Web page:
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It is the late 1930s, and young Christopher and his family are struggling against the rise of Nazi totalitarianism in Berlin. As he wrestles with a doomed love affair, he bears witness to an unspeakable atrocity committed by a remorseless SS officer.
memories. Christopher had had no intention of doing what he did half a second later, no inkling, even, that he was going to do it. As if someone else were using his body, without forethought, without emotion, Christopher picked Stutzer up and threw him over the side of the ship. Stutzer weighed so little that Christopher half expected that he would drift on the wind like a big insect. Instead he fell like the bag of bones that he was, white towels fluttering away in the night, and made a
did not want to do something, he did not do it. He did not make a fuss. He simply refused, and in such moments he was immovable. This was one of those moments. Hubbard said, “What else, Paul?” “You know what else, Papa. Rima. How can I leave Rima to Stutzer?” “Rima?” “Alexa. If she doesn’t deliver the manuscript, she’ll be sent to a camp. Her father, too. She was promised by you and me that she could give him the original, that we would photograph it first and then hand it over to her. We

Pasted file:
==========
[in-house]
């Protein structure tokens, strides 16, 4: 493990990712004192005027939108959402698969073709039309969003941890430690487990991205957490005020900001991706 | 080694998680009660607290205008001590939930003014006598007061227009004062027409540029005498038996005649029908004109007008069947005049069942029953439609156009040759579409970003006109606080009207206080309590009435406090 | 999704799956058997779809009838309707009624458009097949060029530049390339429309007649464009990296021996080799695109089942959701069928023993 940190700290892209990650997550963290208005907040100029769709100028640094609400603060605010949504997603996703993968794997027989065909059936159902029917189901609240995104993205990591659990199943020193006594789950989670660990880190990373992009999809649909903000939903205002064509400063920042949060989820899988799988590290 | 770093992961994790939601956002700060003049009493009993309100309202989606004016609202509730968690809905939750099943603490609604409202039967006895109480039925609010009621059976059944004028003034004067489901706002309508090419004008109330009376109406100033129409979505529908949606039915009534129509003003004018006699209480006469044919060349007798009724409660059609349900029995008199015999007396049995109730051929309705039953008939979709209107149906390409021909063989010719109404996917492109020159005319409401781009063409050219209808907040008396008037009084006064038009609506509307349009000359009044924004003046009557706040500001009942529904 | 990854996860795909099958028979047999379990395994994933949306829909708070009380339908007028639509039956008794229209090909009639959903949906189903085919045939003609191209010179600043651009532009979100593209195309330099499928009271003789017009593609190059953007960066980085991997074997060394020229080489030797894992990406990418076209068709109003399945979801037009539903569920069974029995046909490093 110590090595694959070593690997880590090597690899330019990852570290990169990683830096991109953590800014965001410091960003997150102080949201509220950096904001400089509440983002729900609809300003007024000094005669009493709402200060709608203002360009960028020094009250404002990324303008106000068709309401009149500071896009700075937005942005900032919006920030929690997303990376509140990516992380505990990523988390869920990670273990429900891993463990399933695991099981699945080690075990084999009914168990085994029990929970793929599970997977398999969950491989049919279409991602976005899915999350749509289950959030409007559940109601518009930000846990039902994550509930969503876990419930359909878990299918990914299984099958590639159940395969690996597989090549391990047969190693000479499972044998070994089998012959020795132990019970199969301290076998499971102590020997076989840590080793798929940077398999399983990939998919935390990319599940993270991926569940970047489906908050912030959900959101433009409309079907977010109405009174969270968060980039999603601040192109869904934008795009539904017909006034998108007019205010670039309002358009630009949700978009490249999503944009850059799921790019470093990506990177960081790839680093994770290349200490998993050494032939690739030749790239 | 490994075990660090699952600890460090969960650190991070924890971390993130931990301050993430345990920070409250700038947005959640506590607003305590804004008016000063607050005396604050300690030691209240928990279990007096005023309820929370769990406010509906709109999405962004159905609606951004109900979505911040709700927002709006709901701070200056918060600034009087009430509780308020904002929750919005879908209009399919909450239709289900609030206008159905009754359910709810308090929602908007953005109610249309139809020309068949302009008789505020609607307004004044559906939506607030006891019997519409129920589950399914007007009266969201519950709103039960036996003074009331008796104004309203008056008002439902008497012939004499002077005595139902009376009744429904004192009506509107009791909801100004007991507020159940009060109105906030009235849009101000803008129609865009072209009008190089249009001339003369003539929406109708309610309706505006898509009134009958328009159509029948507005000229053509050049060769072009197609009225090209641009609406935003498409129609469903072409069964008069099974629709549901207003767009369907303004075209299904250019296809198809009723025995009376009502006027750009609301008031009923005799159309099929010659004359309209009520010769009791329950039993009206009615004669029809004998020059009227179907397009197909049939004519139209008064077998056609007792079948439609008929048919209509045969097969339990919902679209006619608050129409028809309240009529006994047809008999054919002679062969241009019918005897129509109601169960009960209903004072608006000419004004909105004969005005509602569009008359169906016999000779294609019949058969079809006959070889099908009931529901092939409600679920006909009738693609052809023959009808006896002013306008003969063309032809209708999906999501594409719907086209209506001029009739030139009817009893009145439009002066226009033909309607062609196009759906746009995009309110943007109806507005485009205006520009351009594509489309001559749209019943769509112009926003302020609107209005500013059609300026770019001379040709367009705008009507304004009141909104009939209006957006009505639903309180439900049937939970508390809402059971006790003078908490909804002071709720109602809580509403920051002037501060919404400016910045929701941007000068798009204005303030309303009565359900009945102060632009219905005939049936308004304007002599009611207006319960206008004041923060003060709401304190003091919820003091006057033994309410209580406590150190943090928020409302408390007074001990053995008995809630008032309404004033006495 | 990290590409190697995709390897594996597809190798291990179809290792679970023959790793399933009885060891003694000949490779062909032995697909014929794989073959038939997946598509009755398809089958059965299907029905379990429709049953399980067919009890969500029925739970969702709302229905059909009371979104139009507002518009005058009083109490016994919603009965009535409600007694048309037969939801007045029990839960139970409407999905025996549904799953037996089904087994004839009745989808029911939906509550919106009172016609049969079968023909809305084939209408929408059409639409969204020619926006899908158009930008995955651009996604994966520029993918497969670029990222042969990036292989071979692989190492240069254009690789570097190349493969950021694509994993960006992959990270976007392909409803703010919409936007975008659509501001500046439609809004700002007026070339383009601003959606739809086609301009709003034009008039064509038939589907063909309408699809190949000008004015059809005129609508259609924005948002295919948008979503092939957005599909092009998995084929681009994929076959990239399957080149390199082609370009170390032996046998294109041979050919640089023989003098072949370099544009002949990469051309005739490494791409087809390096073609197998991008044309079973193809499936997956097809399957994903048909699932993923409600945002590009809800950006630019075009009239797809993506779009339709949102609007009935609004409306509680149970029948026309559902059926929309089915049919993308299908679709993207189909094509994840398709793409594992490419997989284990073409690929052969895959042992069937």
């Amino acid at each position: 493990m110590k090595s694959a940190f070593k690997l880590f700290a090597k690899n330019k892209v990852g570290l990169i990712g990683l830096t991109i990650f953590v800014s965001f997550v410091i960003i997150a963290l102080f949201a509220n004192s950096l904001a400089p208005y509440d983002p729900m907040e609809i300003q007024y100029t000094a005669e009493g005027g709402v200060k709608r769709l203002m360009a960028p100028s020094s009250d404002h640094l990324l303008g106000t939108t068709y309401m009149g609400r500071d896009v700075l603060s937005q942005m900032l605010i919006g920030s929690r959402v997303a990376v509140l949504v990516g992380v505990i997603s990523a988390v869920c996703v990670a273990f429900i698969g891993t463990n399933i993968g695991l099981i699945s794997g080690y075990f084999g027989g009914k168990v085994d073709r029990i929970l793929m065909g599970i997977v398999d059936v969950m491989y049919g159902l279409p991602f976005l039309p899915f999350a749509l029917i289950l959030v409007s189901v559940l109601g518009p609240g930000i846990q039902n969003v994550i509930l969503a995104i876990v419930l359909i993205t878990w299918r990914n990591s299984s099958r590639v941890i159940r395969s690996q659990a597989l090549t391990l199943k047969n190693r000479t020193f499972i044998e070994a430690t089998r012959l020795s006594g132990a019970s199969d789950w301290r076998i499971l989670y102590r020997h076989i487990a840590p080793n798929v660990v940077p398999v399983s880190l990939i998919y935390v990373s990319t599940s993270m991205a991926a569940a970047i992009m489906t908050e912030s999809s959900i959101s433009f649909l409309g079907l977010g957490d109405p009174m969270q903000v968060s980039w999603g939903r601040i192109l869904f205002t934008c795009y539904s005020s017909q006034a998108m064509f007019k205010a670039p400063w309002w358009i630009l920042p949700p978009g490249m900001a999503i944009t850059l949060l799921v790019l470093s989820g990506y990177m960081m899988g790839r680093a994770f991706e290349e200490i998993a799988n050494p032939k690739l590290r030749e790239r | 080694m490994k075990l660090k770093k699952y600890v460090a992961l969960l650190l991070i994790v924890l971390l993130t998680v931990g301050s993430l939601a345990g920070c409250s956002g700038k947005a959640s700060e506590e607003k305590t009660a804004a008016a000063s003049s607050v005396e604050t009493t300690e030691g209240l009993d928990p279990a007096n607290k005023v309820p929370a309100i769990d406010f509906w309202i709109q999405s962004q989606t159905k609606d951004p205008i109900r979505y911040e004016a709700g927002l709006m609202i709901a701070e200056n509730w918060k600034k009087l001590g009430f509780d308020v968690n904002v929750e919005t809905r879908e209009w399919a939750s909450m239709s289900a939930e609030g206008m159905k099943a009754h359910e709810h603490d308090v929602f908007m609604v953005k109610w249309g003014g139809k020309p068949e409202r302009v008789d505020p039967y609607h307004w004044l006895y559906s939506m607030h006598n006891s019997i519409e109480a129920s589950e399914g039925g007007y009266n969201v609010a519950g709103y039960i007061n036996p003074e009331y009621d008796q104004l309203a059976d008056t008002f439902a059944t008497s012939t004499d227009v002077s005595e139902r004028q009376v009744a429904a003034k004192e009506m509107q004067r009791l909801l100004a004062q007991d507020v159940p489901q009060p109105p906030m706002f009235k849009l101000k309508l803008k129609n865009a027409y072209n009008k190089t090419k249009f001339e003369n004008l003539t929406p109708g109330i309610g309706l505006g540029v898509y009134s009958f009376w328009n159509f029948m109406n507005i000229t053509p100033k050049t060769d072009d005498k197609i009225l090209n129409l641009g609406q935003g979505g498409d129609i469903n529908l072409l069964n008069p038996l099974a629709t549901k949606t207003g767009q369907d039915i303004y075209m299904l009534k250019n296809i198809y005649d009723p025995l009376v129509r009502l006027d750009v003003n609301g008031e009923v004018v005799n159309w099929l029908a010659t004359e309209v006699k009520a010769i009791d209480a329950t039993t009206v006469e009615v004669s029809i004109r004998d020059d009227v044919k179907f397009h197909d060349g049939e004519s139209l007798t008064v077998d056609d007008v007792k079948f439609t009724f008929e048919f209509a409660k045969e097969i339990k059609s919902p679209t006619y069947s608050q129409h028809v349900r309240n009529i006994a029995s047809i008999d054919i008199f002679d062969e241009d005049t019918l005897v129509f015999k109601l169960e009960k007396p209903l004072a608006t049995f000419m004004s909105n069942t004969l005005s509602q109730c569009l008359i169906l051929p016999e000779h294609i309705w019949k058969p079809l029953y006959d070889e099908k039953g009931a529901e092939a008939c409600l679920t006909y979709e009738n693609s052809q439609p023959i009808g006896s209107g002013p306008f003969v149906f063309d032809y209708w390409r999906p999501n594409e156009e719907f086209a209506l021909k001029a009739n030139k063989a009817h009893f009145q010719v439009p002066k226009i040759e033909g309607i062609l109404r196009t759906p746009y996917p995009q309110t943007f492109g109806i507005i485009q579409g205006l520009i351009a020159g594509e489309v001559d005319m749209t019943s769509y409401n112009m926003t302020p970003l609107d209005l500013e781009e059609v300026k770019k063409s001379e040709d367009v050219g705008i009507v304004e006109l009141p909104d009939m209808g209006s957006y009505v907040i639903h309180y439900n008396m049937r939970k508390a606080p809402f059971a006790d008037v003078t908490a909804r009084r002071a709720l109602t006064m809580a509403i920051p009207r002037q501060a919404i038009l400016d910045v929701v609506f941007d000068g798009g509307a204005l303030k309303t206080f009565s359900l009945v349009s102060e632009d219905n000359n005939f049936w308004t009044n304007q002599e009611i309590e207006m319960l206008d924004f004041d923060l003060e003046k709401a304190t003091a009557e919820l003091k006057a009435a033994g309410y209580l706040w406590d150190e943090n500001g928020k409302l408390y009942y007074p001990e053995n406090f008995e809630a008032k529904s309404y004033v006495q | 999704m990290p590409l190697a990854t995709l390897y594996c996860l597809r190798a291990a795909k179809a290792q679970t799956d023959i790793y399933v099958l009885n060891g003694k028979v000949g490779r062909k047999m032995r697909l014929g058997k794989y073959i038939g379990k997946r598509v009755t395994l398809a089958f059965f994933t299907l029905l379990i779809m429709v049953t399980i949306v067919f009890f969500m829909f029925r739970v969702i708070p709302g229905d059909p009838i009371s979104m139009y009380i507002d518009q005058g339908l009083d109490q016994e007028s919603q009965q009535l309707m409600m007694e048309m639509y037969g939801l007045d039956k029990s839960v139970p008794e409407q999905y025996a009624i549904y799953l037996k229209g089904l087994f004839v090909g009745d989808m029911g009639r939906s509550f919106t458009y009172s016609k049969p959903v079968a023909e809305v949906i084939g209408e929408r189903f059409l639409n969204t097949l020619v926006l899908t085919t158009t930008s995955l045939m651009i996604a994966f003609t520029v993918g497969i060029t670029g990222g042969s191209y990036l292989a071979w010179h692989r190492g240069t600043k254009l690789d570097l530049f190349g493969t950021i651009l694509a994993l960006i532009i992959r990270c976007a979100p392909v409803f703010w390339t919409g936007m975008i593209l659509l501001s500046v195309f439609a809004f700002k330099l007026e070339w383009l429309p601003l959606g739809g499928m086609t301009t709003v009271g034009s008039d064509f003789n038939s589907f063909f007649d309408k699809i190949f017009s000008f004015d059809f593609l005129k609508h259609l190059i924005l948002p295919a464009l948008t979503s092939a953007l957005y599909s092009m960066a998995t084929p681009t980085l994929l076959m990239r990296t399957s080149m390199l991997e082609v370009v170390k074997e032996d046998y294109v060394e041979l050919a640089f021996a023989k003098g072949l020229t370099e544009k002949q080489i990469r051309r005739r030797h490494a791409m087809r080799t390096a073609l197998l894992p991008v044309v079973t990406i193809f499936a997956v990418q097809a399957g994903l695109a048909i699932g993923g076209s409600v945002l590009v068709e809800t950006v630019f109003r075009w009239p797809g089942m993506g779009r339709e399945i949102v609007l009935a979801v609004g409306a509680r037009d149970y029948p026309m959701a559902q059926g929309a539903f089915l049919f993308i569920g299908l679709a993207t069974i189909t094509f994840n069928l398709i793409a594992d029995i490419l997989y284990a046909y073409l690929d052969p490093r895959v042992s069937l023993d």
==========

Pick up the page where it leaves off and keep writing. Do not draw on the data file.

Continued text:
cake.” Both men knew that every room in the house was wired. Microphones were hidden in the table, in the orange tree, in the fichus in the far corner. Yuri may well have assumed that one was hidden under Christopher’s clothes. Christopher said, “Is it possible to go for a walk?” “We’ll see. Usually there’s no objection, but usually I have no one from outside to talk to like today. The men in brown are all over the place with their shotguns, and everyone knows I certainly have no wish to
laughter faded. Hubbard’s frisky American knock, shave-and-a-haircut-two-bits, sounded. She turned the key and let him and O. G. in. Hubbard gave her a searching look. She was distraught, head thrown back, eyes red, throat ligaments taut. In earlier days he would have smiled at her, but he had long since learned how much she disliked this American reassurance when there was nothing to smile about, so he kept his teeth beneath his lip. O. G. locked the door, then poured scotch whisky from a
rose to his feet, turned his back, gripped the back of the chair with whitened knuckles, and faced the blank wall. For a long moment he seemed to be gazing through a non-existent window. He was subject to sudden attacks of excruciating pain—the nerves down the right side of his body had been damaged by the grenade that almost killed him—and Christopher realized that he was having a seizure now. Patchen was hiding his face. Rudi lifted his head and watched his master. Then the dog, the blackest,